As an organizer in the climate justice movement and, more recently, in the migrant justice movement, I often think about how ancient wisdom translates into my analysis, my actions and my commitment to the slow time of resistance and healing. I see interconnectedness manifested in multiple ways: in the systems of oppression we’re fighting against, such as white supremacy, colonialism and patriarchy; in our complicated identities; and within our own relationships. I also trust that all our organizing could benefit from not only a firm understanding of  what intersectionality is, but also ways to translate this analysis into our various struggles and daily organizing. Continue reading

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Bolivia’s Conamaq Indigenous Movement: “We will not sell ourselves to any government or political party”

By Pablo Peralta M. of Página SieteTranslation by Benjamin Dangl, May 26, 2014. Source: Source: Upside Down World

 

0-1-0-leyminera22Translator’s note: Bolivia’s Conamaq indigenous movement is currently a major grassroots critic of the policies of the Evo Morales government and its Movement Toward Socialism (MAS) party. Because of this critical stance, the government helped to violently oust the Conamaq from their offices in La Paz this past December, and create a parallel, pro-MAS Conamaq. Mama Nilda Rojas is a leader of the dissident, or organic, Conamaq, and is interviewed here by Pablo Peralta M. of Bolivia’s Página Sietenewspaper. While ex-Conamaq leader Rafael Quispe is seeking to run for president against Morales, the current Conamaq of Nilda Rojas rejects all political parties and alliances with any governments, and remains one of the few critical social movements outside the umbrella of the MAS party, along with a radical base of followers and a progressive vision for the country.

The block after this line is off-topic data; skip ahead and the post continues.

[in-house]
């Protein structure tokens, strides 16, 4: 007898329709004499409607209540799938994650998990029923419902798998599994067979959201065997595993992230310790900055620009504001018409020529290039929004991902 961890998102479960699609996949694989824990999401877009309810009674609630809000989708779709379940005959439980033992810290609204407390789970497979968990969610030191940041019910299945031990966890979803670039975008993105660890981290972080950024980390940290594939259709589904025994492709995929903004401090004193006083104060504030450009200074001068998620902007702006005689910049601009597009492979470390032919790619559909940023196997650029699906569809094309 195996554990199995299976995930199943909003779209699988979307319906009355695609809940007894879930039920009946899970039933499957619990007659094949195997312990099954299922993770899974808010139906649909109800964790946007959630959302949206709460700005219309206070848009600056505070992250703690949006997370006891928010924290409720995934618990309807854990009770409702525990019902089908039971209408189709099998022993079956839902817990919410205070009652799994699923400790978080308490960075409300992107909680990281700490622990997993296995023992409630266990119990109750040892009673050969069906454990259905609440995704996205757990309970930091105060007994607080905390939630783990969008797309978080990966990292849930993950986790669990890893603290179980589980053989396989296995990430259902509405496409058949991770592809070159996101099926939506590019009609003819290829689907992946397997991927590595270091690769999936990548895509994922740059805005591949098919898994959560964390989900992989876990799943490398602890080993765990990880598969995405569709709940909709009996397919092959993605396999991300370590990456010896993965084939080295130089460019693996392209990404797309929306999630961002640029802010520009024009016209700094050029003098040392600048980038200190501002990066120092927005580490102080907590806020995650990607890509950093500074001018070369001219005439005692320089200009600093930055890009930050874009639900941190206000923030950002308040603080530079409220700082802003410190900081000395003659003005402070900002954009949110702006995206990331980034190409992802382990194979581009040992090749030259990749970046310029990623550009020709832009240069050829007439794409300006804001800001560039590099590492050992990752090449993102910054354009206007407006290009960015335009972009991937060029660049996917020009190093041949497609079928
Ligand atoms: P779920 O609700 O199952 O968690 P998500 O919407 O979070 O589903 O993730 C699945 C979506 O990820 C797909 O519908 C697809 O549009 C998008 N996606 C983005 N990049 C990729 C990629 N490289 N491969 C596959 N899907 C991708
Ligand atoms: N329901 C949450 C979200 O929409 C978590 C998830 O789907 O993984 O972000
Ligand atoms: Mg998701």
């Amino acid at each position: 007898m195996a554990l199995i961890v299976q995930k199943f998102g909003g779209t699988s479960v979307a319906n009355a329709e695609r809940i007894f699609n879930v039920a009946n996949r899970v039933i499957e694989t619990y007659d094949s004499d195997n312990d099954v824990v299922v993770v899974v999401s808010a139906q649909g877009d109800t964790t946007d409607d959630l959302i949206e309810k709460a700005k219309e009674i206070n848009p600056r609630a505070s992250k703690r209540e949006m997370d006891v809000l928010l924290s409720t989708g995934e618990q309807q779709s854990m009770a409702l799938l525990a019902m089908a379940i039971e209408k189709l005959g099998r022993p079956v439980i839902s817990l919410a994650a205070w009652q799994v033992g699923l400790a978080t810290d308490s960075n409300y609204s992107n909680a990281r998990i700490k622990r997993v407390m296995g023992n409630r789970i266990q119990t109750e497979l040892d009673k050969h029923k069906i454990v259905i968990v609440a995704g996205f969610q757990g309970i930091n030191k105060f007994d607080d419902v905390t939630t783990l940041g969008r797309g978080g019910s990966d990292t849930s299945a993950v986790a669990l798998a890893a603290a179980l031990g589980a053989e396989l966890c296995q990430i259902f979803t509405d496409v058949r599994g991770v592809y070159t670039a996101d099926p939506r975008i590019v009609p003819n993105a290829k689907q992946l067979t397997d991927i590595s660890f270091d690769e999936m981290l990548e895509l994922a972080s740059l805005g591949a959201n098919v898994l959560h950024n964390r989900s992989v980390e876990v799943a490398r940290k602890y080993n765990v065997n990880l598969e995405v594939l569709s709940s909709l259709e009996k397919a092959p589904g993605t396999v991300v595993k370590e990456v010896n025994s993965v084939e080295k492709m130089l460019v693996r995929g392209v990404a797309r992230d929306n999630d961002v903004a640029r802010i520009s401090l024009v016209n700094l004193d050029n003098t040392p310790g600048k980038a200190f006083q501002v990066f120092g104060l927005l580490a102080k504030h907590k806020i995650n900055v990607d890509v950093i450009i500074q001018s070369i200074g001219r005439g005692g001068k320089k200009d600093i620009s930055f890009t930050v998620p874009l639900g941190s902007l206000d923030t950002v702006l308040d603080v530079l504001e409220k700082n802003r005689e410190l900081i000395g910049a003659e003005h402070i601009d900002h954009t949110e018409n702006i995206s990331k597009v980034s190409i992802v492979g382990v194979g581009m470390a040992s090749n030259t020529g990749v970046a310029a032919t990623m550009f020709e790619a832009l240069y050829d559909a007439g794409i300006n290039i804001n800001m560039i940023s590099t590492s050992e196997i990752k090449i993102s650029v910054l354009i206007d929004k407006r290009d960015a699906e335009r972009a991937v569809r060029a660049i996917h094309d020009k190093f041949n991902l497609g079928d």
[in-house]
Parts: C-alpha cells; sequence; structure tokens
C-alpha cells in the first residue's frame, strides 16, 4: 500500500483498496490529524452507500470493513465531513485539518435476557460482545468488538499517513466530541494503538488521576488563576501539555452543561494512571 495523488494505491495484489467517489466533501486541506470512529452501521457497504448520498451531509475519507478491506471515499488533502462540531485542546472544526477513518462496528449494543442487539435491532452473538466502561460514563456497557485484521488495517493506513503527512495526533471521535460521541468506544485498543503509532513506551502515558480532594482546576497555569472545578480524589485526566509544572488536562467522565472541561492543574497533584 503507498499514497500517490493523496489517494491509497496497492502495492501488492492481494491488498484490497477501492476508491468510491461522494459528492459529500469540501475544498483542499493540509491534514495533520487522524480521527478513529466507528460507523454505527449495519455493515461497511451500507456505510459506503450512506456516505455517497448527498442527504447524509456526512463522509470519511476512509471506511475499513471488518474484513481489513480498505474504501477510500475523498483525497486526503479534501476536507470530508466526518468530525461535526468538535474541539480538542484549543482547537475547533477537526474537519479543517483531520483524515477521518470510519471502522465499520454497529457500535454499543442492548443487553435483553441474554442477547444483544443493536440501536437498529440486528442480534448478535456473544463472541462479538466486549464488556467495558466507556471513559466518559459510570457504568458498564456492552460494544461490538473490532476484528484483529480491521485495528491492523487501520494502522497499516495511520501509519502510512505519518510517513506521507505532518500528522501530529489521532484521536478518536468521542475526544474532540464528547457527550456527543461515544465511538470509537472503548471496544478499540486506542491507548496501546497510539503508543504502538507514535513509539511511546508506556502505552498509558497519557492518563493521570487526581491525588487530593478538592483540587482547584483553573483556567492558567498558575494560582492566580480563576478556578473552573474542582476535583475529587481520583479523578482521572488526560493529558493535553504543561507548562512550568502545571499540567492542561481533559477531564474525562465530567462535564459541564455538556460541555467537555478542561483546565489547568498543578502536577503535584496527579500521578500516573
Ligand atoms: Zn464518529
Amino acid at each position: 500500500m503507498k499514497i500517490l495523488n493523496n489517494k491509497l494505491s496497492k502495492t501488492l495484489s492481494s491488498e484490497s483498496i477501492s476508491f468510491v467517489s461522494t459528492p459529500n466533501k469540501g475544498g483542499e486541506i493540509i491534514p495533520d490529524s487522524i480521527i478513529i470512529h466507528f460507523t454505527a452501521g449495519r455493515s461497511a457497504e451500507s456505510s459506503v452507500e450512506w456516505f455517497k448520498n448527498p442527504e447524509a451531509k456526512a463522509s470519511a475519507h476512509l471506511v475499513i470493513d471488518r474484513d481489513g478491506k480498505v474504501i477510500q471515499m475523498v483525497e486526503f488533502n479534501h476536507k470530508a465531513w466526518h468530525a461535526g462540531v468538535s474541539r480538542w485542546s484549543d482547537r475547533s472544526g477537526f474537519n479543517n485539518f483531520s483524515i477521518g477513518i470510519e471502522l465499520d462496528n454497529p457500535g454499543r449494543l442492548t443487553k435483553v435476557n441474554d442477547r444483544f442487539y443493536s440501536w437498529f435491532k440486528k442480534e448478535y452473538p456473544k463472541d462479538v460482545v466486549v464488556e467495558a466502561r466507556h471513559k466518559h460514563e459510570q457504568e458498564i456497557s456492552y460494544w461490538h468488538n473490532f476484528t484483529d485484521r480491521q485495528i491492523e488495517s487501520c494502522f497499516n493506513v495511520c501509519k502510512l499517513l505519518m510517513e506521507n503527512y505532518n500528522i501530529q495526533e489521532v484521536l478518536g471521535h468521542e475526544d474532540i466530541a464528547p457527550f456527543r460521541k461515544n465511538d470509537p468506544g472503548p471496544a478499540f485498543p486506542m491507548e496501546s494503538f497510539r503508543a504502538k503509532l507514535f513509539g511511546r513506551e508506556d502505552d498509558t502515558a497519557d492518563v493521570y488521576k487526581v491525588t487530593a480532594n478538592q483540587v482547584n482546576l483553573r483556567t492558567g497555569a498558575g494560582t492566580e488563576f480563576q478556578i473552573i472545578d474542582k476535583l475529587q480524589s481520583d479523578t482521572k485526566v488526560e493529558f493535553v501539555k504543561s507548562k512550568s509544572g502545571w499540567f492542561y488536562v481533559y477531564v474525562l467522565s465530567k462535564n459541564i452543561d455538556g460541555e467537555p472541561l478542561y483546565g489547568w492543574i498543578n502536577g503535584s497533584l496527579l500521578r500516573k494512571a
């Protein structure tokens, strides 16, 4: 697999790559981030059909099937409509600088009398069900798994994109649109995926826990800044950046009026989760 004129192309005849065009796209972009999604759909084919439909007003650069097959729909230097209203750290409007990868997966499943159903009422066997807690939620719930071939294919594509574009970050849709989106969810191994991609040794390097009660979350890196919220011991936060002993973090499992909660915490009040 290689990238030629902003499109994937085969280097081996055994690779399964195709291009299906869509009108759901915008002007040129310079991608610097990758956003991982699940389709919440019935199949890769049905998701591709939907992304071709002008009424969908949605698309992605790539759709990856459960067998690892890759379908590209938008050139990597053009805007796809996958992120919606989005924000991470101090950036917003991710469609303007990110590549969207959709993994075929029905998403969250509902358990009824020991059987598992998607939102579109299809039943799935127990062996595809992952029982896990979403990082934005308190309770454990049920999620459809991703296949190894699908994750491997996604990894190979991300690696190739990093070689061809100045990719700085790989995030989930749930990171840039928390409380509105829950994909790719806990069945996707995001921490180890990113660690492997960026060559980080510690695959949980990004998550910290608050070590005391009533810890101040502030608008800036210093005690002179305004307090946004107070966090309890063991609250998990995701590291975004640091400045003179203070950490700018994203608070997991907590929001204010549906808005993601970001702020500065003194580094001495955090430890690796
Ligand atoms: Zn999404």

In this interview, Rojas mentions the MAS-supportedMining Law, which gives members of the mining industry the right to use public water for its water-intensive and toxic operation, while disregarding the rights of rural and farming communities to that same water. Furthermore, the law criminalizes protest against mining operations. Conamaq’s struggle is part of a Latin America-wide grassroots push not just against extractivism, but also for respecting the rights of communities in the cross hairs of extractivism to prior consultation, an end to the criminalization of protest against extractive industries, and for a diversification of the economy beyond just the export of raw materials. The Conamaq stands beside many regional movements advocating the development of an economy and politics which respects the environment and indigenous rights while providing support and empowerment for a majority of the population. Continue reading